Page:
With the construction of a new quantum computing center at its Information Sciences Institute campus in Marina del Rey, USC charts a new course into the future of computing.
USC; Lockheed Martin, Inc.; and D-Wave Systems, Inc. will officially unveil the first commercial and operational quantum computer academic center at USC Viterbi School of Engineering's Information Sciences Institute.
Dr. Ray Johnson, CTO, Lockheed Martin Dr. Daniel Lidar, Director, USC-Lockheed Martin Quantum Computing Center
Dr. Geordie Rose, Founder and CTO, D-Wave
Vern Brownell, President and CEO, D-Wave
Friday, October 28, at 10:00 A.M.
USC Viterbi School of Engineering,
Information Sciences Institute
4676 Admiralty Way, Suite 11th Floor
Marina del Rey, CA 90292
Validated parking provided, entry off Admiralty Way
ABOUT: Continuing its rich history with pioneering advances in high-performance computing and the Internet, USC is now exploring the promising future of quantum computing. Invoking superconducting technology, USC has constructed a high-fidelity computing center to house D-Wave's revolutionary quantum computing chip, recently purchased by Lockheed Martin and provided to USC for its applicability to information technology. USC and Lockheed Martin will work synergistically to explore the potential of the chip, which is at the cutting edge of technological advances.
The D-Wave chip has 128 quantum bits (or 'qubits') which have the capability of encoding the two digits of one and zero at the same time - as opposed to traditional bits, which distinctly encode either a one or a zero. This property, called 'superposition', will allow quantum computing systems to perform complicated calculations exponentially faster than traditional computers. With the construction of the multi-million dollar quantum computing center, USC now has the infrastructure in place to support future generations of quantum computer chips, positioning the school and its partners at the forefront of quantum computing research.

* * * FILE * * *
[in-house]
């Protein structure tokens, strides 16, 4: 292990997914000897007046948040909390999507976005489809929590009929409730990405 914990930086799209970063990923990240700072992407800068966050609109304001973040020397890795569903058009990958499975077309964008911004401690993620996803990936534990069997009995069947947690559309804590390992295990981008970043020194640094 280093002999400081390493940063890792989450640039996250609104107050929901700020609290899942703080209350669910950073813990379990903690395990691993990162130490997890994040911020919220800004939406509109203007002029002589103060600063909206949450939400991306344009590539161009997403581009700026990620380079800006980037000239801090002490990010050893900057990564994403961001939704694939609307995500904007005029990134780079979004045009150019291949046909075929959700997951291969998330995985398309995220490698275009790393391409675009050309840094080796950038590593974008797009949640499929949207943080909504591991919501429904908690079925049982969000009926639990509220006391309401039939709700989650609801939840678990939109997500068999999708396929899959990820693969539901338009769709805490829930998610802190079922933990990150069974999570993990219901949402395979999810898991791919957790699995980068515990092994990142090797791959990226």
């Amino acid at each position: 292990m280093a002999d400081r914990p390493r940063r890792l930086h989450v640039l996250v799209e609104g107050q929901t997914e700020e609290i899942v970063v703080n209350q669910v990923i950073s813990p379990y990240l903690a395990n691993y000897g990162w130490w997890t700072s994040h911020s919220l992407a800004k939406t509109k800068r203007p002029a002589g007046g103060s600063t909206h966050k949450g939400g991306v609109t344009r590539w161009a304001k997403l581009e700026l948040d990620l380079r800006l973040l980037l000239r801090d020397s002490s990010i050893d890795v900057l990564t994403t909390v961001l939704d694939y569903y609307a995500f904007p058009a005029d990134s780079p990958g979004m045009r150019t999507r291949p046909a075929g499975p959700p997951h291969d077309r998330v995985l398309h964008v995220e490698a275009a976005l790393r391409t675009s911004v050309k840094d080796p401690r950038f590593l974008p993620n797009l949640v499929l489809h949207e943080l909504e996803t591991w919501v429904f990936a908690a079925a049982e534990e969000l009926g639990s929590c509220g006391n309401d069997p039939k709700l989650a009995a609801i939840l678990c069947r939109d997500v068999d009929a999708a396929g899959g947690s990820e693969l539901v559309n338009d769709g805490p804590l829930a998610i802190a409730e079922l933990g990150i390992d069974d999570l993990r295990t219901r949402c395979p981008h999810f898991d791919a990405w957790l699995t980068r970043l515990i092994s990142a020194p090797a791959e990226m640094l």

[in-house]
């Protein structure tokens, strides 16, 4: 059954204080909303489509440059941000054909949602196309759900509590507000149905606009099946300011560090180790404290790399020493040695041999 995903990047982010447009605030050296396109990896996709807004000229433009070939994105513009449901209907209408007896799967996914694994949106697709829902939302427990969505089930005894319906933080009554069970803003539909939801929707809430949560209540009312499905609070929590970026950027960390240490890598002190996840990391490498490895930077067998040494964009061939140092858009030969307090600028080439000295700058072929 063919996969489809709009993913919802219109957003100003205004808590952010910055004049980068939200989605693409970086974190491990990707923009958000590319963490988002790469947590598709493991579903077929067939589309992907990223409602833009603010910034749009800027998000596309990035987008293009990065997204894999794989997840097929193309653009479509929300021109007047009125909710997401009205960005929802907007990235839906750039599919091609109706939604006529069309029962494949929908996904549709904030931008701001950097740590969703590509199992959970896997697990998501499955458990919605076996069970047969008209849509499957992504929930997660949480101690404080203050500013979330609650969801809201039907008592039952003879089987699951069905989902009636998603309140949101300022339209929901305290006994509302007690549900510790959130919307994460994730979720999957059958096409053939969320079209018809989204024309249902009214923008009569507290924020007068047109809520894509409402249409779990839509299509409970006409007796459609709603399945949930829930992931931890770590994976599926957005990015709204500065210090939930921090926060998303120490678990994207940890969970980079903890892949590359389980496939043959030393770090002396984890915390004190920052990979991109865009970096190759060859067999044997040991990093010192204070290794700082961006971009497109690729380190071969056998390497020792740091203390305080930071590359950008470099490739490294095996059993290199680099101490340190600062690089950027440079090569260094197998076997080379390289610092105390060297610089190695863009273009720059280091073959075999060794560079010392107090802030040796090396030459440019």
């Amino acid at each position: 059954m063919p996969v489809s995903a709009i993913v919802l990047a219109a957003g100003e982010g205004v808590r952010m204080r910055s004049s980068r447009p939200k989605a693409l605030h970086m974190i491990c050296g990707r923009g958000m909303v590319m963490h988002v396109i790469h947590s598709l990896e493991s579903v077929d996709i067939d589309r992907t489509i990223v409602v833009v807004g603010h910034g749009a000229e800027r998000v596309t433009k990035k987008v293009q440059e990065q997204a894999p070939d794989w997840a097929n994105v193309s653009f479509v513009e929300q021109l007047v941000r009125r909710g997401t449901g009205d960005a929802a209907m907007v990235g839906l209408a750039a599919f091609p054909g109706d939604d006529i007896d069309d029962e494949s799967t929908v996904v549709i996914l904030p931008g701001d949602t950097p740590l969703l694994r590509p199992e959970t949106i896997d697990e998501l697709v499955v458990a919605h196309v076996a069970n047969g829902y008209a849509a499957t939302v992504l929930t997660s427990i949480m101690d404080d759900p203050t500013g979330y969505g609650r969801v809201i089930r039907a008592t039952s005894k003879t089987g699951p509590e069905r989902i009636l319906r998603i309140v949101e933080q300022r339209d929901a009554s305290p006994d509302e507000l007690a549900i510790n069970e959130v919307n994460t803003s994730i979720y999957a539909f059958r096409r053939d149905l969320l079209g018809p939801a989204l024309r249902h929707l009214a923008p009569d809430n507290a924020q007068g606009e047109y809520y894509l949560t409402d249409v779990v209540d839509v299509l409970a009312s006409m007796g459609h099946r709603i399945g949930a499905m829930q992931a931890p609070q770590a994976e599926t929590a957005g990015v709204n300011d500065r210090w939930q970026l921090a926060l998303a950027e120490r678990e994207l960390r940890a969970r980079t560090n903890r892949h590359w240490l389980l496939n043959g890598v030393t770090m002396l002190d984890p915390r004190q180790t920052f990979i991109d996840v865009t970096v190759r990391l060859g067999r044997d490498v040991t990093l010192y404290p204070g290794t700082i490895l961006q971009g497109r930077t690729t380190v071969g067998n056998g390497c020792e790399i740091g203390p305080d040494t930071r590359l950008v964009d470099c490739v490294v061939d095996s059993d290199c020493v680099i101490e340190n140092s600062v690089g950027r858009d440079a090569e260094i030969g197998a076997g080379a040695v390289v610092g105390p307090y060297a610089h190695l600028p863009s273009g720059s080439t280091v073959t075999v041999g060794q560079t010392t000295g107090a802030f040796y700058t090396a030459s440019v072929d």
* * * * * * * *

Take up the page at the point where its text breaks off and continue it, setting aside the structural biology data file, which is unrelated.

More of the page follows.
"The USC Lockheed Martin Quantum Computing Center will open new windows into the fascinating world of quantum computing," said USC Viterbi Dean Yannis C. Yortsos. "It will help advance our understanding of the potential of this new technology and provide a new paradigm in the quest for faster and more secure computing."
About the Viterbi School of Engineering: Engineering Studies began at the University of Southern California in 1905. Nearly a century later, the Viterbi School of Engineering received a naming gift in 2004 from alumnus Andrew J. Viterbi, inventor of the Viterbi algorithm now key to cell phone technology and numerous data applications. Consistently ranked among the top graduate programs in the world, the school enrolls more than 2,100 undergraduate students and 4,200 graduate students, taught by 168 tenured and tenure-track faculty, with 50 endowed chairs and professorships. For more information, please visit http://viterbi.usc.edu.